Living Blues - p.65
"Guitar Shorty is a blues-rock original. Screaming guitar couples with motorboat backup while Guitar Shorty's singing stays casual."
Personnel: Guitar Shorty (vocals, guitar); Guitar Shorty; Electric Vic Johnson (guitar); Jesse Harms (electric piano, percussion); Sweet William Bouchard (bass guitar); Alvino Bennett (drums, percussion).
Audio Mixer: Jesse Harms.
Liner Note Author: Marc Lipkin.
Recording information: Jim Dean's, San Rafael, CA; The Annex, Menlo Park, CA.
Photographer: Dan Monick.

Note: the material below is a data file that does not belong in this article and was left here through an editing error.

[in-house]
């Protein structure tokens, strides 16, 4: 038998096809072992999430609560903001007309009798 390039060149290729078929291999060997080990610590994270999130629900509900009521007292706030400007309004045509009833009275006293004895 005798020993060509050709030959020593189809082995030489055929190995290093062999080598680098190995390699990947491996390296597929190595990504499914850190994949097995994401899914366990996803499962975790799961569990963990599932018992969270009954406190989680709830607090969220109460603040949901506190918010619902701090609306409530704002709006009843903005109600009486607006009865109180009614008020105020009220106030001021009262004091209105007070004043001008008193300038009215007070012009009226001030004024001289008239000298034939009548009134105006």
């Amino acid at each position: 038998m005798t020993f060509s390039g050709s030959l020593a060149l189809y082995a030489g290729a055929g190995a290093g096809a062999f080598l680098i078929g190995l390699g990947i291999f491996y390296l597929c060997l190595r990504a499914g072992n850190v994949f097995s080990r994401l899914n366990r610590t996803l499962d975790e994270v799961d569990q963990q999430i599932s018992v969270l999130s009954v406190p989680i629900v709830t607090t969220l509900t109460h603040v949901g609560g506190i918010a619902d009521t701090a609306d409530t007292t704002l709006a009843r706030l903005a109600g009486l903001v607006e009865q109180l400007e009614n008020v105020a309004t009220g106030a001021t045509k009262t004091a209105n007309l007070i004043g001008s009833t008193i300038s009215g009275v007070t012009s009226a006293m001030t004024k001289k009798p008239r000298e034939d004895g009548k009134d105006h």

"Paid my dues," repeats Guitar Shorty on "Old School," the opening track to his 2004 release, and that's no exaggeration. Although only his sixth album in a career that stretches back to the mid-'50s, Shorty, born David William Kearney, has been electrifying audiences with his guitar pyrotechnics (think Buddy Guy and Stevie Ray Vaughan) and on-stage gymnastics (think Nils Lofgren) since before Hendrix was sneaking into clubs to catch his act. But as he says in "Story of My Life," it's been a series of "tough breaks and bad decisions" before he has finally landed a high-profile shot at more visibility on Alligator, the foremost blues indie imprint. He meets the challenge with his most fiery and gutsy album yet, a tough and uncompromising slab of steely playing, no-nonsense singing, and solid songs. He's always been a gruff, fat-toned guitarist, but with no-frills production by pianist Jesse Harms (who also wrote and co-wrote five tunes), Shorty rips into these ten tracks sounding like he's young, hungry, and ready to explode. He machine guns into Elvis' "A Little Less Conversation" and Van Morrison's "I've Been Working" with an energy and intensity that nearly beat the originals, steamrolling through the solos like a major-league slugger swinging for the fences. The charging Bo Diddley beat of "Let My Guitar Do the Talking" places Shorty's style in that perfect combination of blues and rock, making it one of the album's most successful cuts. Between Shorty's sinewy guitar and a batch of blazing songs perfectly tailored to his rowdy approach, there isn't a weak track here. That makes Watch Your Back a welcome return for old fans and a perfect introduction for those new to Shorty's long career. ~ Hal Horowitz